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Journal of Endocrine Disorders & Surgery

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Sickle Cell Disease: Advancing from past to future

Author(s): Ilham Youssry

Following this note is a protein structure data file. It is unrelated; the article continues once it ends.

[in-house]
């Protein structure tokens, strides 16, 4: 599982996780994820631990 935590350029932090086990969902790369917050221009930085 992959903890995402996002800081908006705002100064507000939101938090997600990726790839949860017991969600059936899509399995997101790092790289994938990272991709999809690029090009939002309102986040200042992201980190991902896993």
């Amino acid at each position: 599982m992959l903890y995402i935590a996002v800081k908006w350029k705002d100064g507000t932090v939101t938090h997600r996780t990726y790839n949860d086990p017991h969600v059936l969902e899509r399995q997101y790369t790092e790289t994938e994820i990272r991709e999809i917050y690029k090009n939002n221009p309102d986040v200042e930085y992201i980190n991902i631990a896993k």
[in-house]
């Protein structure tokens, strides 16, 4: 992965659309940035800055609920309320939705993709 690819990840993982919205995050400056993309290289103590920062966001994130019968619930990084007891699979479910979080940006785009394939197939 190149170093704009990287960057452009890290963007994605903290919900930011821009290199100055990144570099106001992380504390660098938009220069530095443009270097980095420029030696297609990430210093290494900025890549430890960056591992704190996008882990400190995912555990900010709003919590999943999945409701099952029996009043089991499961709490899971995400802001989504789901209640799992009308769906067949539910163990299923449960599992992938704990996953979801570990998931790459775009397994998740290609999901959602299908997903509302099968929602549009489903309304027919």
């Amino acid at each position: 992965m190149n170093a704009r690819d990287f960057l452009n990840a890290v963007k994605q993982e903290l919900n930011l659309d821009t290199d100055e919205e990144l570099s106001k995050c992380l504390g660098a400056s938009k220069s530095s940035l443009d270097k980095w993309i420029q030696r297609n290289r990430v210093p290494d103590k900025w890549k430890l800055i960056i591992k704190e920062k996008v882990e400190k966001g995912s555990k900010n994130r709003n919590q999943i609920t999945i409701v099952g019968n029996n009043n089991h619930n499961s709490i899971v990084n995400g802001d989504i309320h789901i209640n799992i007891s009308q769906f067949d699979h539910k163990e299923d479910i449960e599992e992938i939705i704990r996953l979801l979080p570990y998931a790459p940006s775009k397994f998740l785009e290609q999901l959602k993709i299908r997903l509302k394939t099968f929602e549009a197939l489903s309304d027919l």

Background and Purpose: The pathophysiology of sickle cell disease (SCD) is complex and heterogeneous. Since described by Dr. James B. Herrick in 1910, there have been improvements in the understanding of the cellular dysfunctions that occur due to hemoglobin polymerization and that lead to multi-organ damage in this disease. Novel therapies are a result of such understanding of the pathophysiology of SCD. Methods: we conducted a PubMed search for articles published up to June 15, 2019, using the search terms “sickle cell disease,” “curative therapies,” “anti-oxidant,” “anti-adhesive agent,” “anti-inflammatory,” “anticoagulant,” “novel anti-sickling agents and HbF inducers,” “delay production of oxyHb.” Studies cited include case series, retrospective studies, prospective clinical trials, meta-analyses, online abstracts, and original reviews. Results: The only approved long-life supportive therapy for SCD is the use of prophylactic penicillin, hydroxyurea, blood transfusion to decrease strokes and L-glutamine. However, HLA matched bone marrow transplantation is the only approved curative therapy for selected patients. The approved therapies for SCD over the last decades have improved life expectancies but have not solved many of the disease’s morbidities. Thus, many clinical trials are currently being conducted for testing novel multimodality agents that target different contributing pathophysiologic processes such as: agents that target the DNA mutation defects (curative therapies), hemoglobin polymerization (anti-sickling agents) and many other targeted therapies that counter-act cellular adhesion, inflammation, oxidant injury and platelets and/or coagulation. Conclusion: Deeper insights into the pathophysiology of SCD have led to the development of novel agents that target different contributing pathophysiologic processes.


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